The recommendations of the study group were presented to council on Sept. 7.
Recommendation 1: City Council should transition from two-year to four-year terms
- Extending time between elections enables City Council to better manage the complexities of governing Raleigh
Recommendation 2: City Council should adopt staggered terms whereby all district City Councilmembers are elected one side of the cycle, and the Mayor and all At-Large City Councilmembers are elected on the other side of the cycle.
- Longer terms will help City Council maintain a heightened focus on strategic initiatives
- Eliminates the possibility of an entire City Council being defeated in a single election
- Establishes political stability that is more conducive to policy development and effective implementation
- 2022 - One group of City Councilmembers will run for four-year terms, while a second group will run for two-year terms, with the Mayor being included in one of those two groups.
- 2024 - The group who ran for two-year terms in 2022 will run in the 2024 election for four-year terms.
- 2026 and beyond - All City Councilmember and Mayoral elections will be for four-year terms.
- Disclaimer: City Council will have to (1) agree to recommendation #1 and transition from two-year to four-year terms; and (2) decide which group will run for two-year and four-year terms in 2022.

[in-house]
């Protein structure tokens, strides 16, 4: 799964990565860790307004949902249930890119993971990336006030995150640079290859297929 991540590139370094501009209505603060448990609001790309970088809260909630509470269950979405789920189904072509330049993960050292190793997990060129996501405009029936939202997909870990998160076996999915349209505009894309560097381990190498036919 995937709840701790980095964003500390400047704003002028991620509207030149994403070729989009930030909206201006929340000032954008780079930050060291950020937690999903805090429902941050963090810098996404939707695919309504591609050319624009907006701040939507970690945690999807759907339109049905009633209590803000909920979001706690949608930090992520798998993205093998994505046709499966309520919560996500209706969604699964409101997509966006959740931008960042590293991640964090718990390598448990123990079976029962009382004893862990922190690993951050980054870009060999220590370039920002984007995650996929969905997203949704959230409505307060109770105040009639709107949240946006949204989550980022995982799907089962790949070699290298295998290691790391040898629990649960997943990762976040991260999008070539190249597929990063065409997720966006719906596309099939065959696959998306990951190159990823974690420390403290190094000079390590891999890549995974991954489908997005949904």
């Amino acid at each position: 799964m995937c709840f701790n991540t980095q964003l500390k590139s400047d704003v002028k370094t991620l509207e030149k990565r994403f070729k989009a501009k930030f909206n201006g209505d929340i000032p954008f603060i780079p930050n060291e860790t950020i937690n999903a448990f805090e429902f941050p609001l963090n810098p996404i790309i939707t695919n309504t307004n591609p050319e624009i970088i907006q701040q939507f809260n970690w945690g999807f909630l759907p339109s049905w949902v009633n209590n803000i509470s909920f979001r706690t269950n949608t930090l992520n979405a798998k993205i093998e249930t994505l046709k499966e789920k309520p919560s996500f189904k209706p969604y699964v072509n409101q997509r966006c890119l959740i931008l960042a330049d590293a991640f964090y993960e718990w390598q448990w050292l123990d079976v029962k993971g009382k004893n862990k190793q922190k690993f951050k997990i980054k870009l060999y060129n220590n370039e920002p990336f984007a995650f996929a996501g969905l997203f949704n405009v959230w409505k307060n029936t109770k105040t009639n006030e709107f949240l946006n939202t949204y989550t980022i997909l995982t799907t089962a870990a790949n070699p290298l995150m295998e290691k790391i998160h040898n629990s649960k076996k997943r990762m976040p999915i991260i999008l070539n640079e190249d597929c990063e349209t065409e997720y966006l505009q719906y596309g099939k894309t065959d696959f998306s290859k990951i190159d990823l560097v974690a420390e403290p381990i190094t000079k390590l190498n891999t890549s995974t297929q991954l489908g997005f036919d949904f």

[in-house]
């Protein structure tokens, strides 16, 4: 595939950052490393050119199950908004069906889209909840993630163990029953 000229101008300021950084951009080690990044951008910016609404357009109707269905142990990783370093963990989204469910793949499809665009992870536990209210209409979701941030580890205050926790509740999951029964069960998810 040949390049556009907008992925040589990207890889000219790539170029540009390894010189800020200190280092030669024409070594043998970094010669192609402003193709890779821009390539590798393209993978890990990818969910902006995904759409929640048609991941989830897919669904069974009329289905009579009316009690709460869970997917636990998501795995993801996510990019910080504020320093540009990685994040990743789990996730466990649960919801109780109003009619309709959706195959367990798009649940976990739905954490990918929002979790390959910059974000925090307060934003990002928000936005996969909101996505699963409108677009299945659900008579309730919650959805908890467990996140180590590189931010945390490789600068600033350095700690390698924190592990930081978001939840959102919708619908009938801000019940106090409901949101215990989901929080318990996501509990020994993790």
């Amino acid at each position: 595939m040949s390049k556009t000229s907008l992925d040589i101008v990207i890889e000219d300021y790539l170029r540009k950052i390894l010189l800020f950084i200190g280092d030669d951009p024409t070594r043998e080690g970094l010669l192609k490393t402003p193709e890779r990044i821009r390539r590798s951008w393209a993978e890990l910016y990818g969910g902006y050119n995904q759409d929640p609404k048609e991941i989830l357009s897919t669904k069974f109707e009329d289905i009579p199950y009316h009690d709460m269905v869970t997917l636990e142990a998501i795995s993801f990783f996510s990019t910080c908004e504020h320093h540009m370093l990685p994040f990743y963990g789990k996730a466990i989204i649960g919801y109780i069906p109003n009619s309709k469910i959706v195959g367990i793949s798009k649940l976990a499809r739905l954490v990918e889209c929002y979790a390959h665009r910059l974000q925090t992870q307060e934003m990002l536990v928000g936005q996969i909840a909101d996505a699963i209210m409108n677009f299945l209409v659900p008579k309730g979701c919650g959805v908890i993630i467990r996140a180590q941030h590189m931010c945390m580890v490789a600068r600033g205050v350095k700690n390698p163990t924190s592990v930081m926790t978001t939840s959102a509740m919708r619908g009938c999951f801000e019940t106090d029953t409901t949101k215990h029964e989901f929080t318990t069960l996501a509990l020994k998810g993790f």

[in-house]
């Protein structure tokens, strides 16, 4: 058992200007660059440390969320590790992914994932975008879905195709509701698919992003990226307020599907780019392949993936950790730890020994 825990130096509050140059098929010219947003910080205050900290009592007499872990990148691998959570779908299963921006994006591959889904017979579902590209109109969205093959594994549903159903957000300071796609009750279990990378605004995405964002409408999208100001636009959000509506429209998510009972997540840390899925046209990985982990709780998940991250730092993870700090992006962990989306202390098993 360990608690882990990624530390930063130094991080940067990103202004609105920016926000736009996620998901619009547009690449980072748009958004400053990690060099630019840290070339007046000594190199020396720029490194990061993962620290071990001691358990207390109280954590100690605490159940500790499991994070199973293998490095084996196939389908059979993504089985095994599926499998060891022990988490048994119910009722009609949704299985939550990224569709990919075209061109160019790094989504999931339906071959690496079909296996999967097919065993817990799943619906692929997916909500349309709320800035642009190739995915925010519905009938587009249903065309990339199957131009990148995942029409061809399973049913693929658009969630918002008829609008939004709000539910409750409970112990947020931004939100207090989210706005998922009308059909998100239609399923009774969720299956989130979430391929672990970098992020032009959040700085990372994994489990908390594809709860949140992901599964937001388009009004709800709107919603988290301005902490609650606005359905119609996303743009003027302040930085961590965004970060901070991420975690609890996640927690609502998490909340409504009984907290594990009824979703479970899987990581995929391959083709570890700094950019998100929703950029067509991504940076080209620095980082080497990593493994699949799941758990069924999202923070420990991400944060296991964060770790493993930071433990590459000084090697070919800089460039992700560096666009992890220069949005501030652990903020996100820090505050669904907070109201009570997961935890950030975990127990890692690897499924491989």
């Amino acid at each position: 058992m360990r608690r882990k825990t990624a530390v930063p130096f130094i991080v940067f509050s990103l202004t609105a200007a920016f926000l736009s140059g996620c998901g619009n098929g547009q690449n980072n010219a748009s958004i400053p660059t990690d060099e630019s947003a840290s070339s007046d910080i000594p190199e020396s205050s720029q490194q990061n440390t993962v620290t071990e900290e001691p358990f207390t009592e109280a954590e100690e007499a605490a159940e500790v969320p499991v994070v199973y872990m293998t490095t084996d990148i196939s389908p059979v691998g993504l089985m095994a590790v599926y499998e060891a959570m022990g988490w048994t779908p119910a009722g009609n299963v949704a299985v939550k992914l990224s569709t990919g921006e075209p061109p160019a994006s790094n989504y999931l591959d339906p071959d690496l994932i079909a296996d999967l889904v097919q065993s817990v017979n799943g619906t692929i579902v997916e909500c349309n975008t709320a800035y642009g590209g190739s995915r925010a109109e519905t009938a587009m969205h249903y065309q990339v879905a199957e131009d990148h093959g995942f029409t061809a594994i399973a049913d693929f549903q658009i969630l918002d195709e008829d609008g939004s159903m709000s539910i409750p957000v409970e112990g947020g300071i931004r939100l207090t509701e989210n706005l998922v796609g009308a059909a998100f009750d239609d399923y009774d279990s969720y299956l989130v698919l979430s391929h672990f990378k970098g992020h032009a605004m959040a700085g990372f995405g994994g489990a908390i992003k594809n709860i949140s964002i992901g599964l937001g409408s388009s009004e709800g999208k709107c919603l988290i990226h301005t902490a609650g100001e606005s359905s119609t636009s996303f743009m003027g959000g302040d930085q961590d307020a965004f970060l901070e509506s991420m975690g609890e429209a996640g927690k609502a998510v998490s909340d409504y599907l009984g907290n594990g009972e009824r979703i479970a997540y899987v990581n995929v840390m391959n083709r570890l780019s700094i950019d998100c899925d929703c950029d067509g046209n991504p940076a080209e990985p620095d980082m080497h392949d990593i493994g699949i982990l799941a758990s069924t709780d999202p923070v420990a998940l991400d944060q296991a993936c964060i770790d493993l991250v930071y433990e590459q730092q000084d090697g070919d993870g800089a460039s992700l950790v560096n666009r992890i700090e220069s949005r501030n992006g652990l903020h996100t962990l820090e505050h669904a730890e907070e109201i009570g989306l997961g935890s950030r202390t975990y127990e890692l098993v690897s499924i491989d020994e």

Recommendation 3: Increase total compensation for the Mayor and City Council
- Raleigh City Council members make less than their counterparts in Durham, Greensboro, Fayetteville, and Winston-Salem
- Total compensation considered as a part of the budget process; Council could adopt the increase in the 22-23 budget
- Higher total compensation will result in more diverse candidates
- Mayor - currently $27,550 proposed $45,911
- Council - currently $19,725 proposed $37,248
Recommendation 4: City Council should move elections to even years to spur greater voter turnout
- Already completed
- Efficient way to generate a higher voter turnout
- Enhanced voter education and awareness
Recommendation 5: City Council should direct staff to develop and implement a comprehensive voter engagement program
- The Office of Community Engagement will launch a Voter Education Program that provides residents with balances and objective information to assist in their decision-making process to help Raleigh residents become active and informed voters.
Recommendation 6: City Council should increase its size to nine by adding one district seat
- New maps - additional district seat option for 2024
- Odd number avoids deadlocks
- Nine Council seats falls between the average size of North Carolina peer cities
- District Councilmembers have lower financial barrier to entry, more likely to attract diverse, non-traditional candidates
- At-large seat can be added in 2022 so long that spring deadline (April/May) is met